More than the lecture, which I could’ve just watched online in my dorm room, what I really enjoyed from the first session was the community participating in this class. Everyone was just so passionate about startups and entrepreneurship and was eager to learn more. Everyone was really looking deep into the ideas discussed and questioning whether one practice is better than the other. It was honestly really refreshing being in this environment, bouncing off ideas and opinions with one another and simply meeting new people with similar interests and new insights. Definitely can’t wait for the next session! Continue reading

Businesses That Caught My Eye in the Wharton Business Plan Competition Venture Finals

Businesses that caught my eye in the Wharton Business Plan Competition Venture Finals

Just recently, I attended the Wharton Business Plan Competition Venture Finals. Every one of the finalists’ business ideas was all really amazing but there were three businesses in particular that really caught my eye. These were SlideJoy, Identified Technologies and AdmitSee – all for very different reasons.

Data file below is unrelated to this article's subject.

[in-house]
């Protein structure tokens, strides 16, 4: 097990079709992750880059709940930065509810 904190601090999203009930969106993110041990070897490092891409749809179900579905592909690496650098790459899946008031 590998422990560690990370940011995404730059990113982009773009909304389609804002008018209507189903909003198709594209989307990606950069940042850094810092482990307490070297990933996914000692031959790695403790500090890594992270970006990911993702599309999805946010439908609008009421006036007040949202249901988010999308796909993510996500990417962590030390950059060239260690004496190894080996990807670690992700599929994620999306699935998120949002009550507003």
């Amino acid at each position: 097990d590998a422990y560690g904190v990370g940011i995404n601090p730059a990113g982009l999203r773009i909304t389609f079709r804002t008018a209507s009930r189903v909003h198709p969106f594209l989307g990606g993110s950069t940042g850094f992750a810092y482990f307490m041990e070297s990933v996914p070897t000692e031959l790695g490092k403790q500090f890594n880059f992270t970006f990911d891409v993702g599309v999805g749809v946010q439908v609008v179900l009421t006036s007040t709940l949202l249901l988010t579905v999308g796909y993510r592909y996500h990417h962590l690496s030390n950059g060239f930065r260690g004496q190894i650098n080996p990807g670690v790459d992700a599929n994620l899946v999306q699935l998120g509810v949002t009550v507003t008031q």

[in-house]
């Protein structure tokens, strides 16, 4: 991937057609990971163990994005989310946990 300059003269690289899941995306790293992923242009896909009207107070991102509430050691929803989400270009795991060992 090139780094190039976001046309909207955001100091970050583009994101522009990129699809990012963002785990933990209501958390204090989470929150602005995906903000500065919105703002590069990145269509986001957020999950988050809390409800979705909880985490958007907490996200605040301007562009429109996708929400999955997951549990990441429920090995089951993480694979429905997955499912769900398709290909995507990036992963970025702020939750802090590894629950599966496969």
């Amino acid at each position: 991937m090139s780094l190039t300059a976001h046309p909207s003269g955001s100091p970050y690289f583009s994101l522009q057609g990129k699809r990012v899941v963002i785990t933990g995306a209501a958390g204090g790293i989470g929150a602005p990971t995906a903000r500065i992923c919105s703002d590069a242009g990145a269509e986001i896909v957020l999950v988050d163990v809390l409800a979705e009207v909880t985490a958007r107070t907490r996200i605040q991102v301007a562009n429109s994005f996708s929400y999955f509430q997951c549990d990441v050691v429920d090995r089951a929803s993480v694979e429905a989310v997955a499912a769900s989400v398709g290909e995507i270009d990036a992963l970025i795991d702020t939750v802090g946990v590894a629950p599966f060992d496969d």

SlideJoy giving their elevator pitch to the audience! ---"Knowledge is the muscle of Business" ---

SlideJoy giving their elevator pitch to the audience! —“Knowledge is the muscle of Business” —

SlideJoy — “You get paid to view ads”